Expert Point of View: Ichiro Yoshino, MD, PhD

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Ichiro Yoshino, MD, PhD, Professor and Chairman of the Department of General Thoracic Surgery, Chiba University Graduate School of Medicine, Japan, reviewed the finer details of the IMpower010 exploratory analysis.1 He maintained that atezolizumab’s benefit does, indeed, seem to favor some patient groups more than others.

Looking at the hazard ratios (HRs), he noted greater benefit among the 359 patients who had lobectomy (HR = 0.63; 95% confidence interval [CI] = 0.45–0.87), as compared with the 85 who underwent pneumonectomy (HR = 0.83; 95% CI = 0.43–1.58) in the PD-L1–expressing stage II–III population. This trend was mirrored in all randomly assigned patients with stage II–IIIA disease.

For the three-quarters of patients who underwent lobectomy in the study, Dr. Yoshino said: “The benefit of maintenance with atezolizumab was evident…. The type of surgery affected disease-free survival in IMpower010.”

Ichiro Yoshino, MD, PhD

Ichiro Yoshino, MD, PhD

Compared With Other Studies

Dr. Yoshino noted, in a quick look at other studies of patients with various non–small cell lung cancer (NSCLC) histologies, those that include a sizable proportion with squamous histology also tended toward greater utilization of pneumonectomy. Hence, the pneumonectomy rate appears to be aligned with squamous histology, he said. “The reason for the disadvantage in patients who had pneumonectomy in IMpower010 should be discussed.”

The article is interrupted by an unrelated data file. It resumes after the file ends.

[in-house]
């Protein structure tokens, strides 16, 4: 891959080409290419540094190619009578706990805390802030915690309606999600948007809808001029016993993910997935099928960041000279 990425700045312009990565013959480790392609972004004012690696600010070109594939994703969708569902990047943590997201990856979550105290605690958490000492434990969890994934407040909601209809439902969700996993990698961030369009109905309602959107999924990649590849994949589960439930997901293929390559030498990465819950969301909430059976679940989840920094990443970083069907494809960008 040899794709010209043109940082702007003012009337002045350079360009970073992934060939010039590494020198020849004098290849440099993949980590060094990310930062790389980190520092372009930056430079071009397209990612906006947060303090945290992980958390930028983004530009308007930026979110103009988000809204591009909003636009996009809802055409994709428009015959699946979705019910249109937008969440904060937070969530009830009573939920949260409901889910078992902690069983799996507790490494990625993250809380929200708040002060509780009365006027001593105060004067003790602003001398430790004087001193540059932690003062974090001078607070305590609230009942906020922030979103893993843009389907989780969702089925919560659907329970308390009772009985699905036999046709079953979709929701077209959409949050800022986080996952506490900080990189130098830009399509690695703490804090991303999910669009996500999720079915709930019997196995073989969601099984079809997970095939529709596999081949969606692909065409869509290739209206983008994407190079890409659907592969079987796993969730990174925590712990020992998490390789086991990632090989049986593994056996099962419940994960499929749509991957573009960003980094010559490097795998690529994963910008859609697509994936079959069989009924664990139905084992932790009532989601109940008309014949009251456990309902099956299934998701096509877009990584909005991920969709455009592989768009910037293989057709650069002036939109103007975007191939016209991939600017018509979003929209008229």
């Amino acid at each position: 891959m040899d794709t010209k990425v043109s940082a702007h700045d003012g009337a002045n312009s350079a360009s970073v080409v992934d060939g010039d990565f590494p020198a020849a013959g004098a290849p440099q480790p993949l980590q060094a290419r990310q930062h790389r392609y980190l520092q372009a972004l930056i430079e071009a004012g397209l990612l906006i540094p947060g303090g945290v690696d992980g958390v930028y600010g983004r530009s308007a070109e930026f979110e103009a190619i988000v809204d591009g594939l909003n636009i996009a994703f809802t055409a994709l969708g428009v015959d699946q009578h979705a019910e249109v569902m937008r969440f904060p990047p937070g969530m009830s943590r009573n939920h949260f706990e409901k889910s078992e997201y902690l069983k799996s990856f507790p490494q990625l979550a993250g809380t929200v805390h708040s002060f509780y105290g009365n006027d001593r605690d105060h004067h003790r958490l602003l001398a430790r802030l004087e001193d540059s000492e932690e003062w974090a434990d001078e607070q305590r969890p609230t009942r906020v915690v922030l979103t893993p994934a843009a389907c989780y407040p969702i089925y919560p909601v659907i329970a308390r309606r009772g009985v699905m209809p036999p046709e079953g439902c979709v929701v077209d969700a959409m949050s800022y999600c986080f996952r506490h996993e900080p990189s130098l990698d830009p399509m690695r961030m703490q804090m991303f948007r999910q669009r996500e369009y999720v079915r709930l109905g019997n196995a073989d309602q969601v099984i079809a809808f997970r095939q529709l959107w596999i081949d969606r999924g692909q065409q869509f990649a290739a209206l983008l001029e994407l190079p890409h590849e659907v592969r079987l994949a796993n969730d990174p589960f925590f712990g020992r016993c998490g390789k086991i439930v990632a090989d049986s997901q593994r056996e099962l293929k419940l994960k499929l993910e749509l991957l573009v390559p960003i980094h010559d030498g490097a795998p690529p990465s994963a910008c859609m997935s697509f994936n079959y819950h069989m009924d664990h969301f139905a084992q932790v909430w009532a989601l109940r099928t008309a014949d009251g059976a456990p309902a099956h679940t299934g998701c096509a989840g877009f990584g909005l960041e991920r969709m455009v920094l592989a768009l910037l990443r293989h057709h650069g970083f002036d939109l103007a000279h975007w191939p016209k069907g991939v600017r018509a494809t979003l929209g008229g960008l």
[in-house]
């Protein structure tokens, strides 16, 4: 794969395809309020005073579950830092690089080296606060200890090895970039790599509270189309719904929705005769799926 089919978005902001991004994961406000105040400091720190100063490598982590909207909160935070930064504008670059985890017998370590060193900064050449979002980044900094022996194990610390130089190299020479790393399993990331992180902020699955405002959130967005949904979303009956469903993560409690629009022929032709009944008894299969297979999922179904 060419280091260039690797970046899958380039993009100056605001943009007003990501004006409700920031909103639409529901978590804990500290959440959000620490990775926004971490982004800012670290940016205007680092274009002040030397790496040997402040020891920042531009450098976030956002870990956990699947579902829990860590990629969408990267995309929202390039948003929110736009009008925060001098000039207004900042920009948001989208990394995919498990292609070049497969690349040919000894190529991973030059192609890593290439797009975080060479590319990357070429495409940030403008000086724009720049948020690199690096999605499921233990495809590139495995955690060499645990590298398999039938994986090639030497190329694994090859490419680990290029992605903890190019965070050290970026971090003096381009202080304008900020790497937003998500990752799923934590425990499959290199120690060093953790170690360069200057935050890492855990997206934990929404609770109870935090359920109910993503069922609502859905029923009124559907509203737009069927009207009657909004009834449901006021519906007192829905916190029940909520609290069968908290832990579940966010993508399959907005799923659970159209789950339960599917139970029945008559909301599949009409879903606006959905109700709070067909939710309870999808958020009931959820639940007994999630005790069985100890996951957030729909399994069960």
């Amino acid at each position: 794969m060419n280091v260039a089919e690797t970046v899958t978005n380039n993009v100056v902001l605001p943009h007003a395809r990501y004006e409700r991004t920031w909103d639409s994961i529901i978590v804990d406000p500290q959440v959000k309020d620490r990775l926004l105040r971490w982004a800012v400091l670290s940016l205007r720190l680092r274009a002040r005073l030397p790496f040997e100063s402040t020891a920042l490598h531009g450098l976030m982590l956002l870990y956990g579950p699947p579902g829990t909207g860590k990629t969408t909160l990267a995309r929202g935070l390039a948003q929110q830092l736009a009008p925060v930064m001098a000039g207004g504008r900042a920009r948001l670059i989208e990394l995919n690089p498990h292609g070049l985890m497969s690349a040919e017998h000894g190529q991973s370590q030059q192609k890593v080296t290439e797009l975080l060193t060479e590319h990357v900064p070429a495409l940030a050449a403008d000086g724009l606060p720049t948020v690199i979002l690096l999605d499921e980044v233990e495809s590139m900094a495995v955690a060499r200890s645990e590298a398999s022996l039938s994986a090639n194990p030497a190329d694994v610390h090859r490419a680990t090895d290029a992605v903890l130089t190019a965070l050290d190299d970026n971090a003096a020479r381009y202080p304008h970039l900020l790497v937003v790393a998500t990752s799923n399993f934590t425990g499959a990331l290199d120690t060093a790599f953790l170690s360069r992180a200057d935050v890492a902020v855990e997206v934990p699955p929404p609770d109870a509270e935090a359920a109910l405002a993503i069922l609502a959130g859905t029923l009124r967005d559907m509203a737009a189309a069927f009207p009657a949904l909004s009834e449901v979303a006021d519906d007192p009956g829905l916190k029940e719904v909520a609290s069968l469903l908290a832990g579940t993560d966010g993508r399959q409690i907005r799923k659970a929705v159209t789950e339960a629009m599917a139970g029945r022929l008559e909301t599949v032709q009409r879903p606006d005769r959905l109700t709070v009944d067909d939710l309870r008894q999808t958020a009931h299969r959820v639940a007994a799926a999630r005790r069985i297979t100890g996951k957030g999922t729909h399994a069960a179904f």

From this and other studies, it also appears that completion of four cycles of adjuvant chemotherapy is more likely for patients who do not receive cisplatin/vinorelbine and, in the current study, cisplatin/gemcitabine (HR = 1.14; 95% CI = 0.50–2.61). Among the regimens in IMpower010, the benefit was greatest with cisplatin/docetaxel (HR = 0.60; 95% CI = 0.30–1.23). Patients had to complete chemotherapy to proceed to maintenance atezolizumab; therefore, this information is important, Dr. Yoshino added.

More to Learn

Furthermore, Dr. Yoshino pointed out that certain cytotoxic drugs may be better partners for checkpoint inhibitors than others in terms of enhancing immunologic effects. Gemcitabine has previously been shown to have “relatively weak” immunostimulatory properties,2 he said. In IMpower010, cisplatin/gemcitabine also had the second lowest rate of compliance among the regimens and the worst disease-free survival. “Perhaps, the proper regimen is required for chemistry between chemotherapy and immunotherapy,” he suggested.

Taken altogether, these factors suggest there may be patients who benefit more than others from adjuvant immunotherapy: patients with tumors expressing PD-L1, those who undergo lobectomy (not pneumonectomy), and those who receive “proper” regimens of adjuvant chemotherapy—a point that warrants further examination, Dr. Yoshino concluded. 

DISCLOSURE: Dr. Yoshino has served on speakers bureaus or advisory boards of AstraZeneca, Intuitive Surgical, Johnson & Johnson, Covidien, Daiichi Sankyo, and Chugai.


1. Altorki N, Felip E, Zhou C, et al: Impower010: Characterization of stage IB-IIIA NSCLC patients by type and extent of therapy prior to adjuvant atezolizumab. 2021 World Congress on Lung Cancer. Abstract PL02A.05. Presented September 9, 2021.

2. Galluzzi L, Humeau J, Buqué A, et al: Immunostimulation with chemotherapy in the era of immune checkpoint inhibitors. Nat Rev Clin Oncol 17:725-741, 2020.


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